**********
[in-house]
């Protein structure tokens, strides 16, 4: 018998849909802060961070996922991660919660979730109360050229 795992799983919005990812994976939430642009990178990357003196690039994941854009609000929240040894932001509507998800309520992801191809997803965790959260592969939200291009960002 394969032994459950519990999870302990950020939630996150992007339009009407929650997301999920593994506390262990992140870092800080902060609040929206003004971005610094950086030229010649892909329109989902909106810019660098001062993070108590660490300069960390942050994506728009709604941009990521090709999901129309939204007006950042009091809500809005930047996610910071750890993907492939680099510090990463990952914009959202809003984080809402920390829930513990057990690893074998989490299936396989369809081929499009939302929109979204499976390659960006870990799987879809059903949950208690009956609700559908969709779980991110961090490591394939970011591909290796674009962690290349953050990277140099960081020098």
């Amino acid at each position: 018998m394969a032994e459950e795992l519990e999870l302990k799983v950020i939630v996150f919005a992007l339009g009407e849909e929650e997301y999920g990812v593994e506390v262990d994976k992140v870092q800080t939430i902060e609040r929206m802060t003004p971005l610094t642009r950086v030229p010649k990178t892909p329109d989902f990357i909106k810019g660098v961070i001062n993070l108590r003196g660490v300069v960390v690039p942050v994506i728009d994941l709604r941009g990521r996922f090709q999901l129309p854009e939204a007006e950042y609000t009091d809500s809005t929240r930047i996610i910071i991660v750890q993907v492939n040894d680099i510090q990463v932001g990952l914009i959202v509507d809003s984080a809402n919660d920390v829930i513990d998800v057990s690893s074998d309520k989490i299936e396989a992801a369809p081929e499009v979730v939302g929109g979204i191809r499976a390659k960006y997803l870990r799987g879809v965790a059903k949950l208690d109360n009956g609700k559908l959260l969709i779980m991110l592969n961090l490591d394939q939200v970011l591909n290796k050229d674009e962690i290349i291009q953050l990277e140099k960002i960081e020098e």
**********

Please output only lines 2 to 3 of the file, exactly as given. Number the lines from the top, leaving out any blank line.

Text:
């Protein structure tokens, strides 16, 4: 018998849909802060961070996922991660919660979730109360050229 795992799983919005990812994976939430642009990178990357003196690039994941854009609000929240040894932001509507998800309520992801191809997803965790959260592969939200291009960002 394969032994459950519990999870302990950020939630996150992007339009009407929650997301999920593994506390262990992140870092800080902060609040929206003004971005610094950086030229010649892909329109989902909106810019660098001062993070108590660490300069960390942050994506728009709604941009990521090709999901129309939204007006950042009091809500809005930047996610910071750890993907492939680099510090990463990952914009959202809003984080809402920390829930513990057990690893074998989490299936396989369809081929499009939302929109979204499976390659960006870990799987879809059903949950208690009956609700559908969709779980991110961090490591394939970011591909290796674009962690290349953050990277140099960081020098």
């Amino acid at each position: 018998m394969a032994e459950e795992l519990e999870l302990k799983v950020i939630v996150f919005a992007l339009g009407e849909e929650e997301y999920g990812v593994e506390v262990d994976k992140v870092q800080t939430i902060e609040r929206m802060t003004p971005l610094t642009r950086v030229p010649k990178t892909p329109d989902f990357i909106k810019g660098v961070i001062n993070l108590r003196g660490v300069v960390v690039p942050v994506i728009d994941l709604r941009g990521r996922f090709q999901l129309p854009e939204a007006e950042y609000t009091d809500s809005t929240r930047i996610i910071i991660v750890q993907v492939n040894d680099i510090q990463v932001g990952l914009i959202v509507d809003s984080a809402n919660d920390v829930i513990d998800v057990s690893s074998d309520k989490i299936e396989a992801a369809p081929e499009v979730v939302g929109g979204i191809r499976a390659k960006y997803l870990r799987g879809v965790a059903k949950l208690d109360n009956g609700k559908l959260l969709i779980m991110l592969n961090l490591d394939q939200v970011l591909n290796k050229d674009e962690i290349i291009q953050l990277e140099k960002i960081e020098e």